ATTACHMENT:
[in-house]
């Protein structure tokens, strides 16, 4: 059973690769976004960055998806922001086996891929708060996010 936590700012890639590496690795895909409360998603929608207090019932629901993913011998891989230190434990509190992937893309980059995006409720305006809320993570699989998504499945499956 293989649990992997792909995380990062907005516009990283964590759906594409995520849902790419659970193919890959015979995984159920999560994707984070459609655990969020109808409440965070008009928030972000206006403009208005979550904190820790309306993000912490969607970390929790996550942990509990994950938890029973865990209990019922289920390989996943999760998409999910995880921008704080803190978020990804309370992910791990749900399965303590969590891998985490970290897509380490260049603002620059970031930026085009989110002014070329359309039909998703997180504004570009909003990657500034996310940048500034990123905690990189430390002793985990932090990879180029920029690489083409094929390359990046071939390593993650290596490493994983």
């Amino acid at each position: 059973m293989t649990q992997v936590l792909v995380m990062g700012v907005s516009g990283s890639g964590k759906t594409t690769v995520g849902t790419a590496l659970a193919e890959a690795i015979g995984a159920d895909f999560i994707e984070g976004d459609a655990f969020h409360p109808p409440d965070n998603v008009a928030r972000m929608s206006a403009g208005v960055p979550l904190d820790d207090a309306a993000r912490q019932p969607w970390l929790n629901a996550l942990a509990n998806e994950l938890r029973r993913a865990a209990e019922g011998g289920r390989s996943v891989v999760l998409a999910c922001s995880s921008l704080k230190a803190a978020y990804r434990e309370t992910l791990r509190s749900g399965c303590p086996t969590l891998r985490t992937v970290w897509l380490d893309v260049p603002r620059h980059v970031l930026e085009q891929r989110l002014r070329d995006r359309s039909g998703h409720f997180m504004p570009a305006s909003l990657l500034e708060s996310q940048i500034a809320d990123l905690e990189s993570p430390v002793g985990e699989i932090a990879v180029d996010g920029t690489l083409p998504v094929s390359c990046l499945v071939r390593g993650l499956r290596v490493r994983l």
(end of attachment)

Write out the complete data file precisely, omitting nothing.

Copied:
[in-house]
């Protein structure tokens, strides 16, 4: 059973690769976004960055998806922001086996891929708060996010 936590700012890639590496690795895909409360998603929608207090019932629901993913011998891989230190434990509190992937893309980059995006409720305006809320993570699989998504499945499956 293989649990992997792909995380990062907005516009990283964590759906594409995520849902790419659970193919890959015979995984159920999560994707984070459609655990969020109808409440965070008009928030972000206006403009208005979550904190820790309306993000912490969607970390929790996550942990509990994950938890029973865990209990019922289920390989996943999760998409999910995880921008704080803190978020990804309370992910791990749900399965303590969590891998985490970290897509380490260049603002620059970031930026085009989110002014070329359309039909998703997180504004570009909003990657500034996310940048500034990123905690990189430390002793985990932090990879180029920029690489083409094929390359990046071939390593993650290596490493994983």
């Amino acid at each position: 059973m293989t649990q992997v936590l792909v995380m990062g700012v907005s516009g990283s890639g964590k759906t594409t690769v995520g849902t790419a590496l659970a193919e890959a690795i015979g995984a159920d895909f999560i994707e984070g976004d459609a655990f969020h409360p109808p409440d965070n998603v008009a928030r972000m929608s206006a403009g208005v960055p979550l904190d820790d207090a309306a993000r912490q019932p969607w970390l929790n629901a996550l942990a509990n998806e994950l938890r029973r993913a865990a209990e019922g011998g289920r390989s996943v891989v999760l998409a999910c922001s995880s921008l704080k230190a803190a978020y990804r434990e309370t992910l791990r509190s749900g399965c303590p086996t969590l891998r985490t992937v970290w897509l380490d893309v260049p603002r620059h980059v970031l930026e085009q891929r989110l002014r070329d995006r359309s039909g998703h409720f997180m504004p570009a305006s909003l990657l500034e708060s996310q940048i500034a809320d990123l905690e990189s993570p430390v002793g985990e699989i932090a990879v180029d996010g920029t690489l083409p998504v094929s390359c990046l499945v071939r390593g993650l499956r290596v490493r994983l």